. . . and since Aloysius Alzheimer wasn’t born until 1864, ‘Alzheimer’s’ didn’t exist either. The old women and men of the tribe were wise. Okay, maybe they didn’t have any teeth or hair left. And maybe, just like today, those wise people would forget things or lose something from time to time. But they kept their minds and bodies active, and that could slow down the aging process considerably. Atrophy can’t happen to tissue that’s in constant use. So, when the younger members of the tribe came to the old wise woman or man for advice—‘How do we keep beetles out of the grain?’ ‘What’s the best cure for heat rash?’—the wise person felt useful.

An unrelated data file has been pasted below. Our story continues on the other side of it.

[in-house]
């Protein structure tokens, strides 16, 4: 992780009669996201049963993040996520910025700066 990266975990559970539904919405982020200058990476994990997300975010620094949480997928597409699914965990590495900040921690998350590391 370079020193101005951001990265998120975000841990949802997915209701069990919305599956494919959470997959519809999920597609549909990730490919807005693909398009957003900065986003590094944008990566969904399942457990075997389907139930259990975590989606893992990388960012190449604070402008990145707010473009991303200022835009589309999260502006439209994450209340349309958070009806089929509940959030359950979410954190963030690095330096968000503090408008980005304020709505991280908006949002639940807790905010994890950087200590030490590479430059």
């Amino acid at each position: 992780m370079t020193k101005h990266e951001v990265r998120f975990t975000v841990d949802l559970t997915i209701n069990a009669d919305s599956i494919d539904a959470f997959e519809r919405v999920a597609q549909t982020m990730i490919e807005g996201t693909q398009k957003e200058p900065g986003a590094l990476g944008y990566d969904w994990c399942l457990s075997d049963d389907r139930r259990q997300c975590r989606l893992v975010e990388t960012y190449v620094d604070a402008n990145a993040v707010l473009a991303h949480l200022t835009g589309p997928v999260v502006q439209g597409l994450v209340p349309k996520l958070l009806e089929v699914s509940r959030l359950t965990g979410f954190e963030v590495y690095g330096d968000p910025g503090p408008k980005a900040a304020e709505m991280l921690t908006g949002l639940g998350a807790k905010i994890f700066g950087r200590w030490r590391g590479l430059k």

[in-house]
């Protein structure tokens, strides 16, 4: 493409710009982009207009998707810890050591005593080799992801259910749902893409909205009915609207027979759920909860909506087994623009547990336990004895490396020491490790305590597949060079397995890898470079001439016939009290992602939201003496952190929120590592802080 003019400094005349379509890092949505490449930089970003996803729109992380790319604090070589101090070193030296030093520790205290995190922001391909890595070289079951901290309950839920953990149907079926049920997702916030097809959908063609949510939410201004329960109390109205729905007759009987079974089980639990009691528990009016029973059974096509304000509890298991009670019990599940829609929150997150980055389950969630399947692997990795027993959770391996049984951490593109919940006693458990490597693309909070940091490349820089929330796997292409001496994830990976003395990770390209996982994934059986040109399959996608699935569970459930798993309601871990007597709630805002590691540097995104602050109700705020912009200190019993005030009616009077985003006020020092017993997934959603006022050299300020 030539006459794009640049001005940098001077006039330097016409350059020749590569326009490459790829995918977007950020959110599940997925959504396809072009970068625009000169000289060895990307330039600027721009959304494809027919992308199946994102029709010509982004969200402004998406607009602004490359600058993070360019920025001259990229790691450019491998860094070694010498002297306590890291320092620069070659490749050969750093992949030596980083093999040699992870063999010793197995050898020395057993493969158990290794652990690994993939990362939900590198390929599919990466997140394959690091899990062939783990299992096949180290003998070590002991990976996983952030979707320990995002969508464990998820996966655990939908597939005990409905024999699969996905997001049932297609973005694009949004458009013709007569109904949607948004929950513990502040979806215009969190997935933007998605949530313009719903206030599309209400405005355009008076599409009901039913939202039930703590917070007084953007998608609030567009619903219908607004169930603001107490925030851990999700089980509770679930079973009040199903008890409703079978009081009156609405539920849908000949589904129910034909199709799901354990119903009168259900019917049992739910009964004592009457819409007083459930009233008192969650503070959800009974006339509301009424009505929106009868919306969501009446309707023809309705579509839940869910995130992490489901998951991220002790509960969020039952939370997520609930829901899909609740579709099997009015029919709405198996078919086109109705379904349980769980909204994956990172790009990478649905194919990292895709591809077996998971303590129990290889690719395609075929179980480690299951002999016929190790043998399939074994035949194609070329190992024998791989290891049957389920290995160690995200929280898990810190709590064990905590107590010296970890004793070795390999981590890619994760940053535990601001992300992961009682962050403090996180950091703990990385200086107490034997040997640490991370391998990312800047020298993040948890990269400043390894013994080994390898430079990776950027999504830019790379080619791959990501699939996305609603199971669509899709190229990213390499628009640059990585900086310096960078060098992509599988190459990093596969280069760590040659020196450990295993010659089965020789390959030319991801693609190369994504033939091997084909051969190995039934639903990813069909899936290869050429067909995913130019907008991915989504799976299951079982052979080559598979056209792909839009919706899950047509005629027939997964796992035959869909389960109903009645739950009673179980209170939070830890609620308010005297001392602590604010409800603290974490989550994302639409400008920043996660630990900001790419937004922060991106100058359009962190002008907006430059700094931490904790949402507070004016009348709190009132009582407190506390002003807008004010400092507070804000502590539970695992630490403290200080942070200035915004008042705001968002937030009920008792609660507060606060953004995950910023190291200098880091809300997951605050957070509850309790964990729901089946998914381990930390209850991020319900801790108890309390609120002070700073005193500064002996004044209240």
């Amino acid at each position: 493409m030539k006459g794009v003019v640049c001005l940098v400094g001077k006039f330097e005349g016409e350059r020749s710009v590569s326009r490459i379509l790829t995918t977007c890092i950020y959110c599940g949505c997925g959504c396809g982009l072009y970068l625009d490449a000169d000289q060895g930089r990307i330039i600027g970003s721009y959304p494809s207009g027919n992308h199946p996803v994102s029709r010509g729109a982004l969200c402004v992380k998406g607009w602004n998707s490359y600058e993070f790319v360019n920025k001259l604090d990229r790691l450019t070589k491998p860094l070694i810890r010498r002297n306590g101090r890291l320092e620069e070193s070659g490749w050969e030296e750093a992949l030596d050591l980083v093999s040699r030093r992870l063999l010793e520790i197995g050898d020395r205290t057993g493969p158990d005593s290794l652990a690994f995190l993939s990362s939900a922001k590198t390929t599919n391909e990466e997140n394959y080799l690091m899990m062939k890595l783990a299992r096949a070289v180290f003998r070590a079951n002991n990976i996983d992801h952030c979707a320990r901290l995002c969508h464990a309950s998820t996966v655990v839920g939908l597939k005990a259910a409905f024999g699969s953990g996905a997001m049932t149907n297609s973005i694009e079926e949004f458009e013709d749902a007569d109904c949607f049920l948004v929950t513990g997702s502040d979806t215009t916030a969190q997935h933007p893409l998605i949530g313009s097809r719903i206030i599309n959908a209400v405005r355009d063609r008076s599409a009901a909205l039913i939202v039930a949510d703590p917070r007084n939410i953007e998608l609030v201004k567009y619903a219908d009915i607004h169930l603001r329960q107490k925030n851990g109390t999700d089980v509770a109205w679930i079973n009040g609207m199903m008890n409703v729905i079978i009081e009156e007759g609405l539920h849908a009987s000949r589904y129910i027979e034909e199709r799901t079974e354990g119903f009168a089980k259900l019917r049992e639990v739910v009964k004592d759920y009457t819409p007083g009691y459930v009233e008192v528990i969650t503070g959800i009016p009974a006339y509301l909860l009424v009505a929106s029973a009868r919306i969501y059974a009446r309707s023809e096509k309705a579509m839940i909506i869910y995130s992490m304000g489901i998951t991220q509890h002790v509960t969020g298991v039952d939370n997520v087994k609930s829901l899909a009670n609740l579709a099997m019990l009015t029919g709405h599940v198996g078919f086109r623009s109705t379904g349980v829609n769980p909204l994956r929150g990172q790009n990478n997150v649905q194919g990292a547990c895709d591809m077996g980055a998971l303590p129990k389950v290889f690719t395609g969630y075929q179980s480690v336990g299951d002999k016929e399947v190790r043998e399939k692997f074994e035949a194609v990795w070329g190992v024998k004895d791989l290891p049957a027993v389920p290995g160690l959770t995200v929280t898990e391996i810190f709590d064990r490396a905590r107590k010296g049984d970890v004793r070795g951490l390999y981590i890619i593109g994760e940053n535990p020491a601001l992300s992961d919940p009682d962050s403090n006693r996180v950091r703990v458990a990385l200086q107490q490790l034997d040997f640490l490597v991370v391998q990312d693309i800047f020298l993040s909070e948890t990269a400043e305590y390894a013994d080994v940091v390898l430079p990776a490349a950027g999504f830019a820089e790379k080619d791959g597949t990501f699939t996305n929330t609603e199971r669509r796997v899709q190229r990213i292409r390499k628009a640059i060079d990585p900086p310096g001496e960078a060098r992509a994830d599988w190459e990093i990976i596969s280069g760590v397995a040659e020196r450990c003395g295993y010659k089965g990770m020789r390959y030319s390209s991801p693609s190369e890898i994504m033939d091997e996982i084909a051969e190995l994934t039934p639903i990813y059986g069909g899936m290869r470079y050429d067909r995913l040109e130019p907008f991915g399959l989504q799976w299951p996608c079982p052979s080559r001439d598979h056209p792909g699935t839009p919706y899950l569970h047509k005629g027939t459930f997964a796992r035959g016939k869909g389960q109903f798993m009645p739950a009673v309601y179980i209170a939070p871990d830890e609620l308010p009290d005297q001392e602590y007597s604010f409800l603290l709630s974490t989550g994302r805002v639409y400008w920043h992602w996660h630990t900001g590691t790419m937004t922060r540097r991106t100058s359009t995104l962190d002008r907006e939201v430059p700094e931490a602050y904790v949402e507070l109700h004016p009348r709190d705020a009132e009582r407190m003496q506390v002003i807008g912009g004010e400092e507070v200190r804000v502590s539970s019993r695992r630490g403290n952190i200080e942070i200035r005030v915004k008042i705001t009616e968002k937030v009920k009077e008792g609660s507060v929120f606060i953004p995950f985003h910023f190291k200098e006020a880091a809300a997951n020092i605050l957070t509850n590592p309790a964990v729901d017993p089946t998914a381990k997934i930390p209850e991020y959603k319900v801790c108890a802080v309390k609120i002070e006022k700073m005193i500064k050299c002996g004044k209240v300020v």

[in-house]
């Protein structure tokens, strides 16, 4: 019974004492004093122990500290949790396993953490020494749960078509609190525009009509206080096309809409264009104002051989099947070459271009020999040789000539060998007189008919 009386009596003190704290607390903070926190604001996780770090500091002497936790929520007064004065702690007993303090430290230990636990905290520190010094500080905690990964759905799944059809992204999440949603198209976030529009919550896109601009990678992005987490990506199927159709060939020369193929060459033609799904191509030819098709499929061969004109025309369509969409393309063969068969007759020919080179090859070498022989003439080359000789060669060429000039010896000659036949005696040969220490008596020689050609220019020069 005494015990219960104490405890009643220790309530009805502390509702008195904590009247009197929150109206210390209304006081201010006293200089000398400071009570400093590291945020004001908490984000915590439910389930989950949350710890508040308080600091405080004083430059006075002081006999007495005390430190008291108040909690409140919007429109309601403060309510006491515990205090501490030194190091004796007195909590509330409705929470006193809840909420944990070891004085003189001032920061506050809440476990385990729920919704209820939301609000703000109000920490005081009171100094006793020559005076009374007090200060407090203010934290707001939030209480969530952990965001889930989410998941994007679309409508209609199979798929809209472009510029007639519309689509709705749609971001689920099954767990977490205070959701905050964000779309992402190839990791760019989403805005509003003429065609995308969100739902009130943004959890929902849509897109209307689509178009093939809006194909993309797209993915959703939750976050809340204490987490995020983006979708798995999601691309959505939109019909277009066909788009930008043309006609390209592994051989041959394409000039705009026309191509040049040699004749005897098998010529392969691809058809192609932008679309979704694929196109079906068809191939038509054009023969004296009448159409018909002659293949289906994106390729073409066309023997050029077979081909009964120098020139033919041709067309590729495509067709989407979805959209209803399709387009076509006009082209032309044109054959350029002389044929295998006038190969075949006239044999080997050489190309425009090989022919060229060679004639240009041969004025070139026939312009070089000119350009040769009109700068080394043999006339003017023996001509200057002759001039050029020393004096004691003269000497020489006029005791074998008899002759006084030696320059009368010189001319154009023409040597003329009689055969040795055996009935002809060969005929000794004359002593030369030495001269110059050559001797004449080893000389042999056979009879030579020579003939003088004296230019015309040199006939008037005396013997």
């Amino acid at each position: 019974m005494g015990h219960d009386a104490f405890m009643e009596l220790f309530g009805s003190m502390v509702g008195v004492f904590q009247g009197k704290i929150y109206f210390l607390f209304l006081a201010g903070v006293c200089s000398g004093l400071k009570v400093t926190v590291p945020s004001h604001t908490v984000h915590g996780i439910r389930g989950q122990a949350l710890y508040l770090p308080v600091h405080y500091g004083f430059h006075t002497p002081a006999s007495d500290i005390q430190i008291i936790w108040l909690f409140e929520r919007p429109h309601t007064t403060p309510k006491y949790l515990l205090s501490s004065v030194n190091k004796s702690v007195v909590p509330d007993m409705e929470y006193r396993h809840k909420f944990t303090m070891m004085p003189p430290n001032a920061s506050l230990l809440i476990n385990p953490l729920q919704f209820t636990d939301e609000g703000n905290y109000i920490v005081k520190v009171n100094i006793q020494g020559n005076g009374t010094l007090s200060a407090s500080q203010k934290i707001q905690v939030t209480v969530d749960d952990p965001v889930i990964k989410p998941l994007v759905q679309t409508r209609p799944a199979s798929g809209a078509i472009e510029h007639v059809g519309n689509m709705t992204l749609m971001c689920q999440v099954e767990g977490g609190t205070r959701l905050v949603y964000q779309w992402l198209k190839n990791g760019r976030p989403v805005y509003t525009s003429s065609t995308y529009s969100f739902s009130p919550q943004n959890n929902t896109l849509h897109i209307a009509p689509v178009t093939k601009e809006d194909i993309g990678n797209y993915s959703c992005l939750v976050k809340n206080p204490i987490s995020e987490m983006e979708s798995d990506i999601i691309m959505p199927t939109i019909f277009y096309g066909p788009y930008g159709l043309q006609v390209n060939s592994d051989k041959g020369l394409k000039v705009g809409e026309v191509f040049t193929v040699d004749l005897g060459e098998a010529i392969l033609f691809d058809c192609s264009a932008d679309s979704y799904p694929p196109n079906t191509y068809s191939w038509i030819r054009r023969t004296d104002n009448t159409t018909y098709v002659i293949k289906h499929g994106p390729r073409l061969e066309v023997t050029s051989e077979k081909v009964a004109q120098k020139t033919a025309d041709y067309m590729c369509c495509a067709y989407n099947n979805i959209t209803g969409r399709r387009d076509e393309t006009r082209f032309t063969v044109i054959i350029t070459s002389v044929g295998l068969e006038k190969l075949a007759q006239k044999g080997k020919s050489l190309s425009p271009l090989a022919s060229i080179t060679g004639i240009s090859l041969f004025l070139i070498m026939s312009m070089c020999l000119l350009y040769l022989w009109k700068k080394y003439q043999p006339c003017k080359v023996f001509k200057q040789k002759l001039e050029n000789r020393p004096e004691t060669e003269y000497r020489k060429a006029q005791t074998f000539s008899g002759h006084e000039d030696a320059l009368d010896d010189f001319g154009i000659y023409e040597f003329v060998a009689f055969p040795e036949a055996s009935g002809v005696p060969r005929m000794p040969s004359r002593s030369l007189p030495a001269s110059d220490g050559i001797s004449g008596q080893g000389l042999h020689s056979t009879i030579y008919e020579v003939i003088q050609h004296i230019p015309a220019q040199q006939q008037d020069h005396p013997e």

Recently, I was part of a community service programme to teach computer skills to seniors. My students, farmers’ wives, were nearly eighty and had never used a keyboard, much less a computer. While I did teach them useful skills, they taught me surprising things as well. Like the basics of milking a cow, herringbone vs. swingover techniques, and what kind of milk can be used for drinking or must be used for cheese. They also taught me a few things about cooking (an activity I’ve never enjoyed) by sharing recipes we found online. They calmly explained things that would normally send me into a panic attack—separating eggs, making whipped cream, choosing the right ingredients for Irish Christmas cake. While learning what ‘Ctrl’ and ‘Alt’ meant, they joked about their dentures or how they wouldn’t be caught dead in a swim suit. Yet, after each computer class, these wise women of the village hurried off to set dancing or yoga or a céile in the neighbouring county.
Did I mention—This was a volunteer job, but I got paid in a currency called ‘insight,’ making the whole thing a wonderful experience I won’t forget.